Posted on March 8th, 2009 by
Healthy Diet Can’t Hurt, May Help Breast Cancer Patients
Women diagnosed with early-stage breast cancer might benefit from a healthier diet that includes foods such as fruits, vegetables, and whole grains, and minimizes refined foods and red meat, according to the results of a study published in the Journal of Clinical Oncology. Although this diet was not shown to impact breast cancer-related outcomes, it was associated with a decreased risk of overall death and death from causes other than breast cancer.
Breast cancer is the second leading cause of cancer death in women in the United States, with approximately 180,000 cases diagnosed each year. Researchers continue to evaluate environmental factors, such as diet, that influence the development of breast cancer. Numerous studies have provided a wealth of often-contradictory information about the detrimental and protective factors of different foods. High fruit and vegetable consumption has been associated with a reduced risk for developing at least 10 different cancers. Studies evaluating the influence of diet on breast cancer prognosis have produced inconsistent results.
Researchers from California and Utah assessed a cohort of 1,901 women from the Life After Cancer Epidemiology (LACE) Study who were diagnosed with early-stage breast cancer between 1997 and 2000. Upon entering the study, the women completed a food frequency questionnaire (FFQ). The researchers used the data from the FFQs to identify two dietary patterns among the women: a prudent diet included high intakes of fruits, vegetables, whole grains, and poultry, whereas a Western diet included high intakes of red and processed meats and refined grains. The researchers then evaluated the rates of recurrence, overall death, death from breast cancer, and death from causes other than breast cancer. As of May 2008, there were 268 breast cancer recurrences and 226 deaths, 128 of which were attributed to breast cancer.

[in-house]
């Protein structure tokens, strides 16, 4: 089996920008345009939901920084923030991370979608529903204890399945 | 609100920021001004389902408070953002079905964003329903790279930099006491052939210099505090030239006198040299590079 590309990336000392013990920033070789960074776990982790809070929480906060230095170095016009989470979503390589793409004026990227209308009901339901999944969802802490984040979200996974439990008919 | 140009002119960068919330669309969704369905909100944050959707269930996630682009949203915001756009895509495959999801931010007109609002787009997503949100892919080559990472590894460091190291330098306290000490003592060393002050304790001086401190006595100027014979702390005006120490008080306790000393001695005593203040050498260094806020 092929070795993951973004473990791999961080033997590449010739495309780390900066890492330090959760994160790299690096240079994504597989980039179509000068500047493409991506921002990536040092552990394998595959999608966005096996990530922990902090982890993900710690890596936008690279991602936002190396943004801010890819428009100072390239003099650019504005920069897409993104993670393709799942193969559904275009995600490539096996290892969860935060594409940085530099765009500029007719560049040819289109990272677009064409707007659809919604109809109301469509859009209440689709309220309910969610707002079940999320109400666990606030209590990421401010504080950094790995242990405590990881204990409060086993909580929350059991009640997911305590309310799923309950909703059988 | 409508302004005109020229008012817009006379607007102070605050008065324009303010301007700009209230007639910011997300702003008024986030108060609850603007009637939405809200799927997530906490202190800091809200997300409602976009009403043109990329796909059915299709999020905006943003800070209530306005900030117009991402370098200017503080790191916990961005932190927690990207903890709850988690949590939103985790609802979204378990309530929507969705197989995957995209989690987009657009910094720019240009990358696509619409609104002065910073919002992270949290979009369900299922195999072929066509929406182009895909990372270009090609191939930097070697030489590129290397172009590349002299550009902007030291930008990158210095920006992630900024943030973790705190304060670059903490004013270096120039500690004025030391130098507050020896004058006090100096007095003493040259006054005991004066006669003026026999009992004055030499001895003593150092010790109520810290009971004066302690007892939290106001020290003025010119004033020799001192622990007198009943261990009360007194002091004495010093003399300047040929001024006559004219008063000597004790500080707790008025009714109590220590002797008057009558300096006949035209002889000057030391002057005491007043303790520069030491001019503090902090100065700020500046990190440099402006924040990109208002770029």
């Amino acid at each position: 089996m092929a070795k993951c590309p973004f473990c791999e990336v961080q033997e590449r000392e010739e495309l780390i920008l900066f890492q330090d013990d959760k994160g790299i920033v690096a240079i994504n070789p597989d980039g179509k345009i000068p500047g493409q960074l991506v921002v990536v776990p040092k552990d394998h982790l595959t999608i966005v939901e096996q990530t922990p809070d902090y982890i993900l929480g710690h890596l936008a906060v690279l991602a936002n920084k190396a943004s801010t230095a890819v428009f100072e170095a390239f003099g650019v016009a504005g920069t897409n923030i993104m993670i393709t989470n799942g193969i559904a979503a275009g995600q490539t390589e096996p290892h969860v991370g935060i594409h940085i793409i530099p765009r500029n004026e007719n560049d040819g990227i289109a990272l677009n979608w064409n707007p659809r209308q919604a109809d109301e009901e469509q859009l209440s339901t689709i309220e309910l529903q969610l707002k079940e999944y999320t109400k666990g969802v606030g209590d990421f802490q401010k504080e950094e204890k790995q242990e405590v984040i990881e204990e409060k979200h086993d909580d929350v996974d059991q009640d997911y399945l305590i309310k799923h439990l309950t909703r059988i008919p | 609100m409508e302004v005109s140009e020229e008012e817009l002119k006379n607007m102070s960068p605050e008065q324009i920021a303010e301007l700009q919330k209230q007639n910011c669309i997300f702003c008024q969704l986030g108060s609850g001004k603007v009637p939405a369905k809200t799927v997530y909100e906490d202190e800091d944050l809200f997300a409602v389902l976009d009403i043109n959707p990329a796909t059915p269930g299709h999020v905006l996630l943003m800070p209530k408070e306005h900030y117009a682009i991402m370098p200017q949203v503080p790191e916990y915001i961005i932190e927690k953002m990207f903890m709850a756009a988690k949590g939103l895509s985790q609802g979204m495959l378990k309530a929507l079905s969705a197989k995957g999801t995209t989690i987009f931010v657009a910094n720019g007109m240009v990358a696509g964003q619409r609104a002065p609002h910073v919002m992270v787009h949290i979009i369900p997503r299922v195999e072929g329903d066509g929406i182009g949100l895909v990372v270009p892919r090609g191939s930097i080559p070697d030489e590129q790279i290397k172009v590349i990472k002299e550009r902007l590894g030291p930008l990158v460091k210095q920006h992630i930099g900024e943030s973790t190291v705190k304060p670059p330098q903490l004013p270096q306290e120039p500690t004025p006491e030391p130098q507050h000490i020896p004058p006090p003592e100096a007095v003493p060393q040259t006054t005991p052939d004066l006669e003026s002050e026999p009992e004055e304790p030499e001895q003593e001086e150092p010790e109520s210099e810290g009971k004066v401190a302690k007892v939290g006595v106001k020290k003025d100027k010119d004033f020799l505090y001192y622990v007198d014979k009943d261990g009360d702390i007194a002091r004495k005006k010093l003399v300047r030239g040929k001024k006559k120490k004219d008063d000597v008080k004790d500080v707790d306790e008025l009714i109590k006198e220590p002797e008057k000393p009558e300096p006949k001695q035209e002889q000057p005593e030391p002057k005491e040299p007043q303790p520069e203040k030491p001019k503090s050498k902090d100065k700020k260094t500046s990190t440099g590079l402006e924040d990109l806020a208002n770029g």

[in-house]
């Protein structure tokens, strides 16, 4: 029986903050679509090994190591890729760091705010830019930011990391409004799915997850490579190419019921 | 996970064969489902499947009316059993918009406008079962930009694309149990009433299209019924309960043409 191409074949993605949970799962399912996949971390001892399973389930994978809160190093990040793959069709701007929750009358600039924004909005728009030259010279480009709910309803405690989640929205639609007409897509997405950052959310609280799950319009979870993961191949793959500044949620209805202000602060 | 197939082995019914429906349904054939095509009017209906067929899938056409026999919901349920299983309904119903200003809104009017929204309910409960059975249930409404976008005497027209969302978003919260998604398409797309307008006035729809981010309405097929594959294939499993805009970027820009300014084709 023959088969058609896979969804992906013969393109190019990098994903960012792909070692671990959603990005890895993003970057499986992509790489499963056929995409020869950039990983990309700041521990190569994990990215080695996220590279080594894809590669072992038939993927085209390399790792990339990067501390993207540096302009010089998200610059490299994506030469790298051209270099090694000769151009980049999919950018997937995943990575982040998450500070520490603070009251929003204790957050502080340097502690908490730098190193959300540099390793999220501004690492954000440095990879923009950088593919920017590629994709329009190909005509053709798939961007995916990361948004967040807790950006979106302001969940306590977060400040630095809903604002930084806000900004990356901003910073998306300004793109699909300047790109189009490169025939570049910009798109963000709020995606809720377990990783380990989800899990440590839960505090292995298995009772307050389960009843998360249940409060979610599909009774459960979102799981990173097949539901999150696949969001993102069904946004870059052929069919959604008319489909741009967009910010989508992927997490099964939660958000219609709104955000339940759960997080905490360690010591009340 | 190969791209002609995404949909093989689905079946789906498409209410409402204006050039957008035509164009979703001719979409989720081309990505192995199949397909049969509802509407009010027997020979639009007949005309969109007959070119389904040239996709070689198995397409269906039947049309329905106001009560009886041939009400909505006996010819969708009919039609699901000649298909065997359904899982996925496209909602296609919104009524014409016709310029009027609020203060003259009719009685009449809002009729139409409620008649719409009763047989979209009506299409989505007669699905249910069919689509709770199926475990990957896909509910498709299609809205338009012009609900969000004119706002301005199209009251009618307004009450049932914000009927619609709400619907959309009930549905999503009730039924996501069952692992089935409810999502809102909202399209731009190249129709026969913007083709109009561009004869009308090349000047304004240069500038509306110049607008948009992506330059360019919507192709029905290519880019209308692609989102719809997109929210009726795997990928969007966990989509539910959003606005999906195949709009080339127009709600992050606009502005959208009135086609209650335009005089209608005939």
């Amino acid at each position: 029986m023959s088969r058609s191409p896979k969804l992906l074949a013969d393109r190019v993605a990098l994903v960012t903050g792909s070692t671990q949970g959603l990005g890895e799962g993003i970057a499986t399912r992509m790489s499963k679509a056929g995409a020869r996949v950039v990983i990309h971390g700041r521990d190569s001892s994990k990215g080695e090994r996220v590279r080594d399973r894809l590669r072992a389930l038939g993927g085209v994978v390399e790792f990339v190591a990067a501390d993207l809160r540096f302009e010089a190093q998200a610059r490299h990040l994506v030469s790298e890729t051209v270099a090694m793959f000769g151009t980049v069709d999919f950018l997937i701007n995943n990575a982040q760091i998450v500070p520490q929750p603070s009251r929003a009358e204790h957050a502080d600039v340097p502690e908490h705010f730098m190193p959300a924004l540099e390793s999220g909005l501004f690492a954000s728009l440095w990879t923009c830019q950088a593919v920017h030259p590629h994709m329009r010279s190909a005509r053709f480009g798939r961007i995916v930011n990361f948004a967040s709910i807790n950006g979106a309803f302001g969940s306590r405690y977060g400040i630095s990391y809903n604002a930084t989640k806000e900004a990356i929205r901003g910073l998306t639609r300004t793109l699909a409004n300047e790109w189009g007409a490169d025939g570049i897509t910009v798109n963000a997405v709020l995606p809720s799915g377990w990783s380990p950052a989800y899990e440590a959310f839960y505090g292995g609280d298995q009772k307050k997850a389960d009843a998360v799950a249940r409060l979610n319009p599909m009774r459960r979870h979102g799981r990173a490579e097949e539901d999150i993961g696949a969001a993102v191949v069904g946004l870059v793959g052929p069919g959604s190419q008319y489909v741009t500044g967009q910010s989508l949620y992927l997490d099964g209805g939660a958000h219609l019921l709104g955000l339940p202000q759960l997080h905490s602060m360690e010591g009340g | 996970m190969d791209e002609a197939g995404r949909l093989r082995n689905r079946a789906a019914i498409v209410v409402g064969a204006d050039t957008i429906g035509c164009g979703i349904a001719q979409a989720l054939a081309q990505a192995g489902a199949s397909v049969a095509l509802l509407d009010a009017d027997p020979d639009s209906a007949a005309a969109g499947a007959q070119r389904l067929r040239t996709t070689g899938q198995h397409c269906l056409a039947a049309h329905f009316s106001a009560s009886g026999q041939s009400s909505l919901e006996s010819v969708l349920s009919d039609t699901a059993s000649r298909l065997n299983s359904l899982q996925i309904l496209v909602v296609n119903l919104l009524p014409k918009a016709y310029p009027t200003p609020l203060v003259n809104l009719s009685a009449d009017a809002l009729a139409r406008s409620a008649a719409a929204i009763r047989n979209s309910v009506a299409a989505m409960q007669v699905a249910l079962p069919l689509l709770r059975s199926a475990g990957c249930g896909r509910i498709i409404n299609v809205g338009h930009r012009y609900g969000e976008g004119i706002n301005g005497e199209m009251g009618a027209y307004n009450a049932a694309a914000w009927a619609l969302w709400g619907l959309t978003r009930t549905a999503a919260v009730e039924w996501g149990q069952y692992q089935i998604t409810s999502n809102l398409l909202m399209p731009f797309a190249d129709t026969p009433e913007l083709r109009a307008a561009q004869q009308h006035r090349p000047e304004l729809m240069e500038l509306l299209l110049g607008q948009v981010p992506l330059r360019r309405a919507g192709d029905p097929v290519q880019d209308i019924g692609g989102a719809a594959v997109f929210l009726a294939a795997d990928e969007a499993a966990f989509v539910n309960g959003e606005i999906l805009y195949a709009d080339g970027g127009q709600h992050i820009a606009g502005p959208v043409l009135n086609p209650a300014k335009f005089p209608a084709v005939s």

After analyzing the data, the researchers found that women who followed the prudent diet had a statistically significant decreased risk of overall death and death from non–breast cancer causes, whereas those who followed the Western diet had an increased risk of overall death and death from non–breast cancer causes. Neither dietary pattern was associated with a risk of breast cancer recurrence or death from breast cancer. Because the prudent diet was associated with a decreased risk of overall death, the researchers concluded that “women diagnosed with early-stage breast cancer may benefit from dietary patterns that include healthier foods such as fruits, vegetables, whole grains, and poultry and less consumption of red meat and refined foods.”
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